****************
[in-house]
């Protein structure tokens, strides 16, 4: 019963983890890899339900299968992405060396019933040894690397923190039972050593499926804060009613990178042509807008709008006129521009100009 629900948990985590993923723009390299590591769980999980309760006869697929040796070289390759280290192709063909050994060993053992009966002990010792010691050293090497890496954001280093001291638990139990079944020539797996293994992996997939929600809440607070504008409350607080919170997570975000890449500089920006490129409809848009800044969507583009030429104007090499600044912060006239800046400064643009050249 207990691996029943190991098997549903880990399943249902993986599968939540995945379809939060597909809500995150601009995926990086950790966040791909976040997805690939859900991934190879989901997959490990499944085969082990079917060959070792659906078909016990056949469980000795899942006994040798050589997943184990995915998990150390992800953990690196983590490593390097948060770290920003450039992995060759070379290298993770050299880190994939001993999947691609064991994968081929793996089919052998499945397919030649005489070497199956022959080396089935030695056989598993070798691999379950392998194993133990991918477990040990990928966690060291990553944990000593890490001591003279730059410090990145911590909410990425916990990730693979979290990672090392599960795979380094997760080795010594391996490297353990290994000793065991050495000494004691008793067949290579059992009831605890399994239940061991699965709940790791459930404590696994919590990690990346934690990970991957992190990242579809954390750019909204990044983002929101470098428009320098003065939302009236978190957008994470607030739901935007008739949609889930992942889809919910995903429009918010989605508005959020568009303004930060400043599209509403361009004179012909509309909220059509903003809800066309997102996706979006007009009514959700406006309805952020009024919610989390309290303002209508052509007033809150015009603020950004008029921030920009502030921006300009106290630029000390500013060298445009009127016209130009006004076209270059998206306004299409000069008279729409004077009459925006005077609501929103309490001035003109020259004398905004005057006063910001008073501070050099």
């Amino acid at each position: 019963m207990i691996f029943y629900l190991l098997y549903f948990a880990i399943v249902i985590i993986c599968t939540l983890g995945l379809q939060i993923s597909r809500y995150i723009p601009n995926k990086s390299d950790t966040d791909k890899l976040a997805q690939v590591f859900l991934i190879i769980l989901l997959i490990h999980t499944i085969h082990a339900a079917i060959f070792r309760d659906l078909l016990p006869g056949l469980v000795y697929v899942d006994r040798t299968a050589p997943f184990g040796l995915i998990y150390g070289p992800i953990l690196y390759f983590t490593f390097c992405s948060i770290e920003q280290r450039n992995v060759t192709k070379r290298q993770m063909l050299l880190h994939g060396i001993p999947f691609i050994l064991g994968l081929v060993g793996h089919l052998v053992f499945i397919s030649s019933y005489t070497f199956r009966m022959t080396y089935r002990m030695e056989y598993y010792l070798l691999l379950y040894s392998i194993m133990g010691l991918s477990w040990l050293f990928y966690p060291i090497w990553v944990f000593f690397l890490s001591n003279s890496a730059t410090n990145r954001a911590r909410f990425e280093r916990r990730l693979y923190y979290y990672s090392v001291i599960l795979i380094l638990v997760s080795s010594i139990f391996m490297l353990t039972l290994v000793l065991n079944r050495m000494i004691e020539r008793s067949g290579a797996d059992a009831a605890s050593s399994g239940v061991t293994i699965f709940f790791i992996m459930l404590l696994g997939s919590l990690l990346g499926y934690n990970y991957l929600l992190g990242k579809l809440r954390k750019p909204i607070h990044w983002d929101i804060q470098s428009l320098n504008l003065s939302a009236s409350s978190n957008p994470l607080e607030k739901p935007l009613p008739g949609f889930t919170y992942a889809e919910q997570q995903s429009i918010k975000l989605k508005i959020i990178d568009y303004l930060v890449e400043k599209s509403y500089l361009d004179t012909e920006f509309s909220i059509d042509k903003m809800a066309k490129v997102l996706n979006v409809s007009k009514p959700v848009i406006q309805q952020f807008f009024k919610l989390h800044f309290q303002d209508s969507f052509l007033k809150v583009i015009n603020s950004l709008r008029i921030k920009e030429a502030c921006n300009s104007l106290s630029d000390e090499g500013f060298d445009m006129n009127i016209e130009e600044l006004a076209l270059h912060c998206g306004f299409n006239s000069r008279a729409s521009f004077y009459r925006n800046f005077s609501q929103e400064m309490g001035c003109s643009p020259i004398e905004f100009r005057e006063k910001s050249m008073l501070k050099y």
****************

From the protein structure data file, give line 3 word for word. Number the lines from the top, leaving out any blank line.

């Amino acid at each position: 019963m207990i691996f029943y629900l190991l098997y549903f948990a880990i399943v249902i985590i993986c599968t939540l983890g995945l379809q939060i993923s597909r809500y995150i723009p601009n995926k990086s390299d950790t966040d791909k890899l976040a997805q690939v590591f859900l991934i190879i769980l989901l997959i490990h999980t499944i085969h082990a339900a079917i060959f070792r309760d659906l078909l016990p006869g056949l469980v000795y697929v899942d006994r040798t299968a050589p997943f184990g040796l995915i998990y150390g070289p992800i953990l690196y390759f983590t490593f390097c992405s948060i770290e920003q280290r450039n992995v060759t192709k070379r290298q993770m063909l050299l880190h994939g060396i001993p999947f691609i050994l064991g994968l081929v060993g793996h089919l052998v053992f499945i397919s030649s019933y005489t070497f199956r009966m022959t080396y089935r002990m030695e056989y598993y010792l070798l691999l379950y040894s392998i194993m133990g010691l991918s477990w040990l050293f990928y966690p060291i090497w990553v944990f000593f690397l890490s001591n003279s890496a730059t410090n990145r954001a911590r909410f990425e280093r916990r990730l693979y923190y979290y990672s090392v001291i599960l795979i380094l638990v997760s080795s010594i139990f391996m490297l353990t039972l290994v000793l065991n079944r050495m000494i004691e020539r008793s067949g290579a797996d059992a009831a605890s050593s399994g239940v061991t293994i699965f709940f790791i992996m459930l404590l696994g997939s919590l990690l990346g499926y934690n990970y991957l929600l992190g990242k579809l809440r954390k750019p909204i607070h990044w983002d929101i804060q470098s428009l320098n504008l003065s939302a009236s409350s978190n957008p994470l607080e607030k739901p935007l009613p008739g949609f889930t919170y992942a889809e919910q997570q995903s429009i918010k975000l989605k508005i959020i990178d568009y303004l930060v890449e400043k599209s509403y500089l361009d004179t012909e920006f509309s909220i059509d042509k903003m809800a066309k490129v997102l996706n979006v409809s007009k009514p959700v848009i406006q309805q952020f807008f009024k919610l989390h800044f309290q303002d209508s969507f052509l007033k809150v583009i015009n603020s950004l709008r008029i921030k920009e030429a502030c921006n300009s104007l106290s630029d000390e090499g500013f060298d445009m006129n009127i016209e130009e600044l006004a076209l270059h912060c998206g306004f299409n006239s000069r008279a729409s521009f004077y009459r925006n800046f005077s609501q929103e400064m309490g001035c003109s643009p020259i004398e905004f100009r005057e006063k910001s050249m008073l501070k050099y």